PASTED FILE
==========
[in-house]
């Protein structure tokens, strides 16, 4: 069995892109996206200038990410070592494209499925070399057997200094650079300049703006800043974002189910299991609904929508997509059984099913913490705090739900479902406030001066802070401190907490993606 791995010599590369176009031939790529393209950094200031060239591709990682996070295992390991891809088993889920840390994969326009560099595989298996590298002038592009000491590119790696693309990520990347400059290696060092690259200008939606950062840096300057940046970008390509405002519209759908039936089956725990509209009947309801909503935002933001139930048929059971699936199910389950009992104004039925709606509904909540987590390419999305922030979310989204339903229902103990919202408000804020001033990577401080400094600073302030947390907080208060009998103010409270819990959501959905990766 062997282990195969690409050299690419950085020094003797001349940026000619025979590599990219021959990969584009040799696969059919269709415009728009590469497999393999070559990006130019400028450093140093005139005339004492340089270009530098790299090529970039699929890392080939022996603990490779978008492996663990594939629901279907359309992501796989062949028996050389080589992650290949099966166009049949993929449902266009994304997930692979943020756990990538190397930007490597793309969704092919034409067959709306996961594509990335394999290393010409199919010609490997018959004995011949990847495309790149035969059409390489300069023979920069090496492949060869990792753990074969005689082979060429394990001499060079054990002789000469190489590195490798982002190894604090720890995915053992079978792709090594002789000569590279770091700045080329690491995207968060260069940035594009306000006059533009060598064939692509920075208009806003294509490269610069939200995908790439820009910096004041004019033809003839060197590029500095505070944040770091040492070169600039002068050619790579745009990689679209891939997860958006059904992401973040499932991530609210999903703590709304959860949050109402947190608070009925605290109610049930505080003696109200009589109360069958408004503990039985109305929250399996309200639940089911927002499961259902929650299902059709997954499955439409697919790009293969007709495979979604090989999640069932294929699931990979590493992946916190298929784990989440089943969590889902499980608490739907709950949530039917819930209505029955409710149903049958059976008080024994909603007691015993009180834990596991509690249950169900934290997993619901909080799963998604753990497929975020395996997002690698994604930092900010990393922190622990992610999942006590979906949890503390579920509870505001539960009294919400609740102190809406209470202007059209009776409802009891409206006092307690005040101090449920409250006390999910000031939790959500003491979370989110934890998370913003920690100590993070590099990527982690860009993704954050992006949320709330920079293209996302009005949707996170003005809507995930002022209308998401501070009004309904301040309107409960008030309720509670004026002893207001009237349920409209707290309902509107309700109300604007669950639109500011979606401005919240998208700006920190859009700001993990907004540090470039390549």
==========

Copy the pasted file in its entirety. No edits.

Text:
[in-house]
């Protein structure tokens, strides 16, 4: 069995892109996206200038990410070592494209499925070399057997200094650079300049703006800043974002189910299991609904929508997509059984099913913490705090739900479902406030001066802070401190907490993606 791995010599590369176009031939790529393209950094200031060239591709990682996070295992390991891809088993889920840390994969326009560099595989298996590298002038592009000491590119790696693309990520990347400059290696060092690259200008939606950062840096300057940046970008390509405002519209759908039936089956725990509209009947309801909503935002933001139930048929059971699936199910389950009992104004039925709606509904909540987590390419999305922030979310989204339903229902103990919202408000804020001033990577401080400094600073302030947390907080208060009998103010409270819990959501959905990766 062997282990195969690409050299690419950085020094003797001349940026000619025979590599990219021959990969584009040799696969059919269709415009728009590469497999393999070559990006130019400028450093140093005139005339004492340089270009530098790299090529970039699929890392080939022996603990490779978008492996663990594939629901279907359309992501796989062949028996050389080589992650290949099966166009049949993929449902266009994304997930692979943020756990990538190397930007490597793309969704092919034409067959709306996961594509990335394999290393010409199919010609490997018959004995011949990847495309790149035969059409390489300069023979920069090496492949060869990792753990074969005689082979060429394990001499060079054990002789000469190489590195490798982002190894604090720890995915053992079978792709090594002789000569590279770091700045080329690491995207968060260069940035594009306000006059533009060598064939692509920075208009806003294509490269610069939200995908790439820009910096004041004019033809003839060197590029500095505070944040770091040492070169600039002068050619790579745009990689679209891939997860958006059904992401973040499932991530609210999903703590709304959860949050109402947190608070009925605290109610049930505080003696109200009589109360069958408004503990039985109305929250399996309200639940089911927002499961259902929650299902059709997954499955439409697919790009293969007709495979979604090989999640069932294929699931990979590493992946916190298929784990989440089943969590889902499980608490739907709950949530039917819930209505029955409710149903049958059976008080024994909603007691015993009180834990596991509690249950169900934290997993619901909080799963998604753990497929975020395996997002690698994604930092900010990393922190622990992610999942006590979906949890503390579920509870505001539960009294919400609740102190809406209470202007059209009776409802009891409206006092307690005040101090449920409250006390999910000031939790959500003491979370989110934890998370913003920690100590993070590099990527982690860009993704954050992006949320709330920079293209996302009005949707996170003005809507995930002022209308998401501070009004309904301040309107409960008030309720509670004026002893207001009237349920409209707290309902509107309700109300604007669950639109500011979606401005919240998208700006920190859009700001993990907004540090470039390549």